501(c)3 Non-Profit empowering the poor in Haiti

Ti Mama

The ladies in our program call her Tata (short for Tatiana) but I call her Ti Mama. It means little mama. She is seventeen years old, mostly deaf, an orphan, and has just had her first baby, a baby boy. I first met Ti Mama when she was 7 months pregnant, in January. She came to me asking for help because she was homeless. ( Can you imagine? Really? Deaf, orphaned, homeless, pregnant, 17.. in Haiti). And then the earthquake struck. I didn’t see her and didn’t know what had happened to her until I came home at the end of March. Ti Mama greeted me upon arrival with a beaming smile and a brand new baby boy in arms.
She had worked out with Corrigan while I was gone that she would be accepted into our program for parents in poverty. That’s when the difficulty began. The women in our program are accepted on a two day trial basis. If they can roll a paper bead perfectly in two days time, they are allowed into the program. If they can’t, ( and we really help them to be able to) then we tell them that we don’t have a place for them in our particular artisan program. Sorry. Fortunately, 100% of the time so far, this has only served us in terms of quality control, and we have never had to turn someone away because they can’t do the work.
Except in the case of Ti Mama. She is terrible at rolling beads. Just terrible. I worked with her for a week, wasting a huge amount of paper and glue trying to get her to roll a bead. I felt terrible. Was I really going to have to let this poor girl go? I spent considerable time trying to think of other options for helping her without just giving a hand out. I decided to let her skip to jewelry making. She made three necklaces. They were terrible too. What was I going to do? I sat down with some of my Haitian friends and picked their brains for ideas, knowing that everyone should really be able to do something productive.. looking for what her niche might be. Finally, I decided to reign her in really tight. I gave her a spool of elastic for bracelets, a cup of paper beads and a cup of seed beads. I told her.. put one paper bead on, and one seed bead on, one paper bead on, one seed bead, paper, seed, paper seed. In the last two days she has made 35 beautiful bracelets. If I can sell them for $5 each, her gross earnings for two days will be $175.. five months wages in Haiti. Today she was beaming. I could tell the sense of accomplishment was giving her joy. I watch her with her baby and know what a good mom she is and is going to be and I pray for her continued success in our program! Go ti Mama!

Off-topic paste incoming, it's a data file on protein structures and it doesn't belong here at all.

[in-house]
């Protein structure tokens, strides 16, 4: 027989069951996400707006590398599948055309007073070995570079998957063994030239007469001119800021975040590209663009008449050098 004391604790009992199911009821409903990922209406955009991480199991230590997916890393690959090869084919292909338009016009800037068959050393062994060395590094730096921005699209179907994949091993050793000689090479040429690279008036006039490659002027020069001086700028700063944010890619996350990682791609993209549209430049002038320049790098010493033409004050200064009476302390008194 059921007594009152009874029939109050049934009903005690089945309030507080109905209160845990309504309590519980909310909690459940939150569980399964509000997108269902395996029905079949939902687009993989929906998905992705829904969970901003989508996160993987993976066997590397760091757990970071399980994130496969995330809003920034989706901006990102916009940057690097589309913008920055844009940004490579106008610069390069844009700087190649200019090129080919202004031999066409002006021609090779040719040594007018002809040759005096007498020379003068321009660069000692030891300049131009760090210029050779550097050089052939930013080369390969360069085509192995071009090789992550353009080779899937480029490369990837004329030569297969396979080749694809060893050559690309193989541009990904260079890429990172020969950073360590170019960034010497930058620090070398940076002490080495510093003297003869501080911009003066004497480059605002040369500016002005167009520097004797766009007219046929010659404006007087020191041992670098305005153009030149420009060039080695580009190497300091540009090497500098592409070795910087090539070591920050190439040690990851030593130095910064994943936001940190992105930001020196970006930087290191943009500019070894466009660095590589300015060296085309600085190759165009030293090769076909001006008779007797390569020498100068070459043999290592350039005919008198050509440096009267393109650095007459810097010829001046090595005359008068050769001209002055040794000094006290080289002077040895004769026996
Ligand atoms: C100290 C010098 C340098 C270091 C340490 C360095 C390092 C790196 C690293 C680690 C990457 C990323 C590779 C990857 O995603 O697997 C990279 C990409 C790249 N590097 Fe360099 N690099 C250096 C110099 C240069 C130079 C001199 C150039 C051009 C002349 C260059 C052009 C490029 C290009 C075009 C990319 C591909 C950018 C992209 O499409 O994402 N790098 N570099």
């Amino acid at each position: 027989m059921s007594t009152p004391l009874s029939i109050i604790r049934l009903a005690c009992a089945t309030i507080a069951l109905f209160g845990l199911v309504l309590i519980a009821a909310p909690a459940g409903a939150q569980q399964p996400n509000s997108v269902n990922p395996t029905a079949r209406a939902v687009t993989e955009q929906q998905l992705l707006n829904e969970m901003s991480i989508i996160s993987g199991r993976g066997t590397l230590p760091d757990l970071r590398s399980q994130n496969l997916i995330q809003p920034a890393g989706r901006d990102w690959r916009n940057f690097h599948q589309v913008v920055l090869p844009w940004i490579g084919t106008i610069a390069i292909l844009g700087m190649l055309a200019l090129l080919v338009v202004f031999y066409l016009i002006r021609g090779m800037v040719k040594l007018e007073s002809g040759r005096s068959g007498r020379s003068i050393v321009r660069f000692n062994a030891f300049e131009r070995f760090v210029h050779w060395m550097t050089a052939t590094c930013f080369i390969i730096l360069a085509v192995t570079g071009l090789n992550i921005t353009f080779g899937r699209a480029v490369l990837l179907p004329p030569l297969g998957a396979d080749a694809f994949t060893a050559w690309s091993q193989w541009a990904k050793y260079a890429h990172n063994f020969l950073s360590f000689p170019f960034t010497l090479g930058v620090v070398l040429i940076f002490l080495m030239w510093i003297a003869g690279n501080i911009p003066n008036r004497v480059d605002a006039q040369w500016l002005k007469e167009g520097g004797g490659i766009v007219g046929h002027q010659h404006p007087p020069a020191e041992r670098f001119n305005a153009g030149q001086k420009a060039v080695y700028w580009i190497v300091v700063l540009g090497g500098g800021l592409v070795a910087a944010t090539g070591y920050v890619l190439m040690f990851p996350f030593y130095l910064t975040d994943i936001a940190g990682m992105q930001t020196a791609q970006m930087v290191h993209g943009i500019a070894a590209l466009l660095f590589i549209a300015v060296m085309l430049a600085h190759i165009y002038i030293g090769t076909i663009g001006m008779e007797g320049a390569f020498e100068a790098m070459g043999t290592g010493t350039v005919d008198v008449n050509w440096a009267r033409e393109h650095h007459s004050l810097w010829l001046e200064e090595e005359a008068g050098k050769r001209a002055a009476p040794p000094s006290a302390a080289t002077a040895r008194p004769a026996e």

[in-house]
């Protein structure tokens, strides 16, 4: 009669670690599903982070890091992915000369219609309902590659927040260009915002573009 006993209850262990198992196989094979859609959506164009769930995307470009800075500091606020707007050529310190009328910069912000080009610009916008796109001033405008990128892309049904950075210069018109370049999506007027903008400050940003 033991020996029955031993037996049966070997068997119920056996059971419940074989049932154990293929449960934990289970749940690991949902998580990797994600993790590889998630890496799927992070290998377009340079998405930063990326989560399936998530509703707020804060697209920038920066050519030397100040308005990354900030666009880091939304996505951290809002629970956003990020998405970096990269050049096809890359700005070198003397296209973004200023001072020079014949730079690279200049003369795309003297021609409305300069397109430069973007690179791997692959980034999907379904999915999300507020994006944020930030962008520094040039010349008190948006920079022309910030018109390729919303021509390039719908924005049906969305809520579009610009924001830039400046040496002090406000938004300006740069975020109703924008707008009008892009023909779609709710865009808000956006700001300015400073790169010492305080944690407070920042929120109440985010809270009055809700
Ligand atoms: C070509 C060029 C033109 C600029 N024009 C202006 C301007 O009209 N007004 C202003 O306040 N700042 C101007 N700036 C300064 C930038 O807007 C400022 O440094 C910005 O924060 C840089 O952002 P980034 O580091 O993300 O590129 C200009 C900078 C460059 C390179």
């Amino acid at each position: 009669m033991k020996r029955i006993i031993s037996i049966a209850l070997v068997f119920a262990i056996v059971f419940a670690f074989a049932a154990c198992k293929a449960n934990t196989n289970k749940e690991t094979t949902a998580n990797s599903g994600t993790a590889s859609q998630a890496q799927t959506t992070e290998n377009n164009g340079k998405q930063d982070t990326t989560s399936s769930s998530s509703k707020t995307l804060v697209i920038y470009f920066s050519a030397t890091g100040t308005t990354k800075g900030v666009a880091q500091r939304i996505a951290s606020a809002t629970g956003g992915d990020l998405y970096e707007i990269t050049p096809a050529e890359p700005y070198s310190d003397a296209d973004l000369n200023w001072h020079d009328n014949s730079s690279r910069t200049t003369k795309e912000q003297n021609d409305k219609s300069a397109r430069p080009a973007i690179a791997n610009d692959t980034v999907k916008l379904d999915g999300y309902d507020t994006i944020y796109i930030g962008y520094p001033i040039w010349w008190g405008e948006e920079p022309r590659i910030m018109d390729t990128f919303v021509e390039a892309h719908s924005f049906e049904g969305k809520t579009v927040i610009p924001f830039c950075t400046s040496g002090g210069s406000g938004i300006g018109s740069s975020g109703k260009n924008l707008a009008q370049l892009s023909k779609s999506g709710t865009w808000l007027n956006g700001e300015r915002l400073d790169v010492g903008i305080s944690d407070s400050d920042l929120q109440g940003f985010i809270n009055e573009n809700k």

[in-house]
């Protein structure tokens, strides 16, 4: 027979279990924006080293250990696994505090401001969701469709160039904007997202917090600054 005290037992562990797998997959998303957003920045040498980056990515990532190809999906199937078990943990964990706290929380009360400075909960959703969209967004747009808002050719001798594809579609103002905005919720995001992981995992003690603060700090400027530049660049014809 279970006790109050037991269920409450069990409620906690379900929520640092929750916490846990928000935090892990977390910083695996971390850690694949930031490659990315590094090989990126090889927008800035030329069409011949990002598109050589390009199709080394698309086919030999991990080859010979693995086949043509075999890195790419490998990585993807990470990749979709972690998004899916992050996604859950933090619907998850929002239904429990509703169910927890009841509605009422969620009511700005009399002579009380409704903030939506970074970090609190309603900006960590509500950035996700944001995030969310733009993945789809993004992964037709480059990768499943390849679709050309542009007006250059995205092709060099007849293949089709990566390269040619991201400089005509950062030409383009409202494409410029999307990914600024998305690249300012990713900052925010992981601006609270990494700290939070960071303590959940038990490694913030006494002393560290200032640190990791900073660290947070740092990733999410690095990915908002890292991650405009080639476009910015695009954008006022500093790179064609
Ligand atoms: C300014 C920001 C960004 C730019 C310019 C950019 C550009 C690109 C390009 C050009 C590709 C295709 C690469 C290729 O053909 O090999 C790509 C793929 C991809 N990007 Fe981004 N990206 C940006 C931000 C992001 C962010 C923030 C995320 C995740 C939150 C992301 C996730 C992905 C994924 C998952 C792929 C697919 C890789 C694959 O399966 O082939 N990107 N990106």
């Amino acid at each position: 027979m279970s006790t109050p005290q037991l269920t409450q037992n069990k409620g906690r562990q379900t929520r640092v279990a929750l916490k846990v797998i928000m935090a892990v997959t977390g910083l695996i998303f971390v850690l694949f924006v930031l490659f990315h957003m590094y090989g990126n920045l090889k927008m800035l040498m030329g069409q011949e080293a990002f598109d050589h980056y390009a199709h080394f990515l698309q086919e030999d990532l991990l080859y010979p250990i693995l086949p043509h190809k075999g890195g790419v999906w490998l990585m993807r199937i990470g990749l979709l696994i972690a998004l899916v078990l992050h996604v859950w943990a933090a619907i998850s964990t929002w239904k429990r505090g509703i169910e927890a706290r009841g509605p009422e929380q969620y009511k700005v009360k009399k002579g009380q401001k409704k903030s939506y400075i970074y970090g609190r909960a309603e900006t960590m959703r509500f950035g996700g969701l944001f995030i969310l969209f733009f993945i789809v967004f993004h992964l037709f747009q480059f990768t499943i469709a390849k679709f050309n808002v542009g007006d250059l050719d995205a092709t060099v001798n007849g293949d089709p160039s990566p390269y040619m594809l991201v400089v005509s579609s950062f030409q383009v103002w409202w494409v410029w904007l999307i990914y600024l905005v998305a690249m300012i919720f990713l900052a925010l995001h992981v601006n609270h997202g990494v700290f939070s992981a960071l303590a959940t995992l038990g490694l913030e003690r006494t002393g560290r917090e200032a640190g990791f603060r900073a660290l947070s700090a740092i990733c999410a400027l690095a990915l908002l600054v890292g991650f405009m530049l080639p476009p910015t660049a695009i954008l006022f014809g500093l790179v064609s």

5 Comments
  1. I just want to give you a huge hug for being patient and not giving up on her! It's got to be so frustrating but I love that you tried and worked through it to give this girl a chance at a decent life, especially for her baby!! Shelley, I just love your heart!!! I don't know you or Corrigan all that well but I just adore you two and you will always have a huge place in my heart! Thank you for sharing your experiences with us!!!! God bless you guys and all that you do!!

  2. My heart is full. I have been reading your blog for a few months and I am so blessed by your hearts. My friend Joanna Thiele loves you guys and recently I was gifted a necklace that your artisans have created. It's beautiful.
    I'm traveling to Haiti with a group next month and I would love to come by and give you a hug because I believe that God is using you to change lives. Your collaboration with your team and with Ti Mama has blessed the world. Thank you for sharing this story.

  3. Oh, many blessings to Ti Mama, you, and all the rest!
    Love you!

  4. lovely! The patience of God applied directly to her life.

  5. May God continue to Bless your efforts in Haiti..:)
    Where might we find pics of the beaded bracelets, and other jewelry made by these artisans?? Would love to help..Would like to buy the BEADS in bulk if possible..I saw one of your sites on http://www.etsy.com and bought some there…would love the bright -multicolored beads best!
    Any way to get some beading KITS to the families there and have them bead [combining my beads with their own?] for my business here? If so I would like the name/story of each artisan that created the beaded piece! What a GREAT experience for all!
    I can be reached @ elisafaith13@yahoo.com
    Blessings to all~
    Elisa

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